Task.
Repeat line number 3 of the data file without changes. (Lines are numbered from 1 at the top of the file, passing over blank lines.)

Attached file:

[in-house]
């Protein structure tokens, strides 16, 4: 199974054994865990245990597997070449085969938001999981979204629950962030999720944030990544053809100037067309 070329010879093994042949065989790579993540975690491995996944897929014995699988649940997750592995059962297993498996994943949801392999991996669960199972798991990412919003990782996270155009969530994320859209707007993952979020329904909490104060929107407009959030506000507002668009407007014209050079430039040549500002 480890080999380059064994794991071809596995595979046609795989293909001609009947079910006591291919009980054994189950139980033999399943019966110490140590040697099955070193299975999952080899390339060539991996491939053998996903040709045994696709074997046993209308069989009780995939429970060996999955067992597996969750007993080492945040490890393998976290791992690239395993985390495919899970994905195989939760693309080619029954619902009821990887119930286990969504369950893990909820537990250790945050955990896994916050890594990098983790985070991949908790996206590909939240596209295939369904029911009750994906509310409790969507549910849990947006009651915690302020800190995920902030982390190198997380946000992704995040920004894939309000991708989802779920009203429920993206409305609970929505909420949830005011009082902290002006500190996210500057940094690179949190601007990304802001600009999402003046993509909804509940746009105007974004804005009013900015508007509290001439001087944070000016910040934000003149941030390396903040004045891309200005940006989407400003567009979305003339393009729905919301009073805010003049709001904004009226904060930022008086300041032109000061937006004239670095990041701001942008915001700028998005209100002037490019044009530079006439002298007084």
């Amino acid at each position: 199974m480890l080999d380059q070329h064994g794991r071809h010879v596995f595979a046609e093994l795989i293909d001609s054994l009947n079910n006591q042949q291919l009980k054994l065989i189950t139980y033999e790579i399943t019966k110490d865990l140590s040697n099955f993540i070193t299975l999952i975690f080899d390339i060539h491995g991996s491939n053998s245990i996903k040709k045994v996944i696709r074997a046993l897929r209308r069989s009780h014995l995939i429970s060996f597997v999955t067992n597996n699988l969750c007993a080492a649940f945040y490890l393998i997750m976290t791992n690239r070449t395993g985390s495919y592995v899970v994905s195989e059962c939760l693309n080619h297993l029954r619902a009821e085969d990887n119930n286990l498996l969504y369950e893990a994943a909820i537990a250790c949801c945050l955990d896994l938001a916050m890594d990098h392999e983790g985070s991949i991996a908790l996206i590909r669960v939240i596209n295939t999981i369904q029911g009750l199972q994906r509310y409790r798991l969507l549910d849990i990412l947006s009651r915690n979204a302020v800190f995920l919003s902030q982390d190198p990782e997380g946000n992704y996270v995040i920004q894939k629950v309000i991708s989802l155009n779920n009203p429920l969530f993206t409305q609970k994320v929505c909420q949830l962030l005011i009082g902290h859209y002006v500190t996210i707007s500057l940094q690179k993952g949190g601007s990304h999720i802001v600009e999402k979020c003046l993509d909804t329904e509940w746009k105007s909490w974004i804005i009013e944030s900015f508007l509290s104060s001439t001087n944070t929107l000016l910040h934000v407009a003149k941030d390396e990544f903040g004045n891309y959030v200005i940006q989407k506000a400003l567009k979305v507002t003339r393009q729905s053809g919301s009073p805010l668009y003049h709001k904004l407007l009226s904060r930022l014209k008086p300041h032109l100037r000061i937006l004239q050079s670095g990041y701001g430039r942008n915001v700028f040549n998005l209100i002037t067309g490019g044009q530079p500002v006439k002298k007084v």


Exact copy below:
């Amino acid at each position: 199974m480890l080999d380059q070329h064994g794991r071809h010879v596995f595979a046609e093994l795989i293909d001609s054994l009947n079910n006591q042949q291919l009980k054994l065989i189950t139980y033999e790579i399943t019966k110490d865990l140590s040697n099955f993540i070193t299975l999952i975690f080899d390339i060539h491995g991996s491939n053998s245990i996903k040709k045994v996944i696709r074997a046993l897929r209308r069989s009780h014995l995939i429970s060996f597997v999955t067992n597996n699988l969750c007993a080492a649940f945040y490890l393998i997750m976290t791992n690239r070449t395993g985390s495919y592995v899970v994905s195989e059962c939760l693309n080619h297993l029954r619902a009821e085969d990887n119930n286990l498996l969504y369950e893990a994943a909820i537990a250790c949801c945050l955990d896994l938001a916050m890594d990098h392999e983790g985070s991949i991996a908790l996206i590909r669960v939240i596209n295939t999981i369904q029911g009750l199972q994906r509310y409790r798991l969507l549910d849990i990412l947006s009651r915690n979204a302020v800190f995920l919003s902030q982390d190198p990782e997380g946000n992704y996270v995040i920004q894939k629950v309000i991708s989802l155009n779920n009203p429920l969530f993206t409305q609970k994320v929505c909420q949830l962030l005011i009082g902290h859209y002006v500190t996210i707007s500057l940094q690179k993952g949190g601007s990304h999720i802001v600009e999402k979020c003046l993509d909804t329904e509940w746009k105007s909490w974004i804005i009013e944030s900015f508007l509290s104060s001439t001087n944070t929107l000016l910040h934000v407009a003149k941030d390396e990544f903040g004045n891309y959030v200005i940006q989407k506000a400003l567009k979305v507002t003339r393009q729905s053809g919301s009073p805010l668009y003049h709001k904004l407007l009226s904060r930022l014209k008086p300041h032109l100037r000061i937006l004239q050079s670095g990041y701001g430039r942008n915001v700028f040549n998005l209100i002037t067309g490019g044009q530079p500002v006439k002298k007084v």